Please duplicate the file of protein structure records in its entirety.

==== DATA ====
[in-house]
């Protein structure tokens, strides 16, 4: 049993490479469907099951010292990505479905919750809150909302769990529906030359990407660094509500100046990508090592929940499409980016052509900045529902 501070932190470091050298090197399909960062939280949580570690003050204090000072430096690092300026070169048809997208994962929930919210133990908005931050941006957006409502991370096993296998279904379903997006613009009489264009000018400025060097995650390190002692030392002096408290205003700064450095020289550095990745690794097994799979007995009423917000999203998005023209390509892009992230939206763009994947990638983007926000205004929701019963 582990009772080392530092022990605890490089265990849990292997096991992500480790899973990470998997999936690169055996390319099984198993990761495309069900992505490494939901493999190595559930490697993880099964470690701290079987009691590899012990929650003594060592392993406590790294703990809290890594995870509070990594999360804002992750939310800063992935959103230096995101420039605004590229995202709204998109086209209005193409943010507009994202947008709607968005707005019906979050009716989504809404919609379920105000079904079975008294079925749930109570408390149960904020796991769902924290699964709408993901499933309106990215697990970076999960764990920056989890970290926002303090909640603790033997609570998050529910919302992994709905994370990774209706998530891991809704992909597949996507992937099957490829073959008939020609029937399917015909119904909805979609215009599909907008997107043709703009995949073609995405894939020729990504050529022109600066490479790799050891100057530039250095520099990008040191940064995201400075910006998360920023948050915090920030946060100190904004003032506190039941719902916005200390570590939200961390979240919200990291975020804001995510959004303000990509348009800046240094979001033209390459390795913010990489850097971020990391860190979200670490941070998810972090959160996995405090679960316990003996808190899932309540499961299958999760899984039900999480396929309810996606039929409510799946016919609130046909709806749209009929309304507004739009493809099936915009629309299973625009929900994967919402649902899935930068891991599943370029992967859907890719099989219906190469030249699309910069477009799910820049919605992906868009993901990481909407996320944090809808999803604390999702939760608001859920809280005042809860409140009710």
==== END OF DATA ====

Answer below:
[in-house]
């Protein structure tokens, strides 16, 4: 049993490479469907099951010292990505479905919750809150909302769990529906030359990407660094509500100046990508090592929940499409980016052509900045529902 501070932190470091050298090197399909960062939280949580570690003050204090000072430096690092300026070169048809997208994962929930919210133990908005931050941006957006409502991370096993296998279904379903997006613009009489264009000018400025060097995650390190002692030392002096408290205003700064450095020289550095990745690794097994799979007995009423917000999203998005023209390509892009992230939206763009994947990638983007926000205004929701019963 582990009772080392530092022990605890490089265990849990292997096991992500480790899973990470998997999936690169055996390319099984198993990761495309069900992505490494939901493999190595559930490697993880099964470690701290079987009691590899012990929650003594060592392993406590790294703990809290890594995870509070990594999360804002992750939310800063992935959103230096995101420039605004590229995202709204998109086209209005193409943010507009994202947008709607968005707005019906979050009716989504809404919609379920105000079904079975008294079925749930109570408390149960904020796991769902924290699964709408993901499933309106990215697990970076999960764990920056989890970290926002303090909640603790033997609570998050529910919302992994709905994370990774209706998530891991809704992909597949996507992937099957490829073959008939020609029937399917015909119904909805979609215009599909907008997107043709703009995949073609995405894939020729990504050529022109600066490479790799050891100057530039250095520099990008040191940064995201400075910006998360920023948050915090920030946060100190904004003032506190039941719902916005200390570590939200961390979240919200990291975020804001995510959004303000990509348009800046240094979001033209390459390795913010990489850097971020990391860190979200670490941070998810972090959160996995405090679960316990003996808190899932309540499961299958999760899984039900999480396929309810996606039929409510799946016919609130046909709806749209009929309304507004739009493809099936915009629309299973625009929900994967919402649902899935930068891991599943370029992967859907890719099989219906190469030249699309910069477009799910820049919605992906868009993901990481909407996320944090809808999803604390999702939760608001859920809280005042809860409140009710």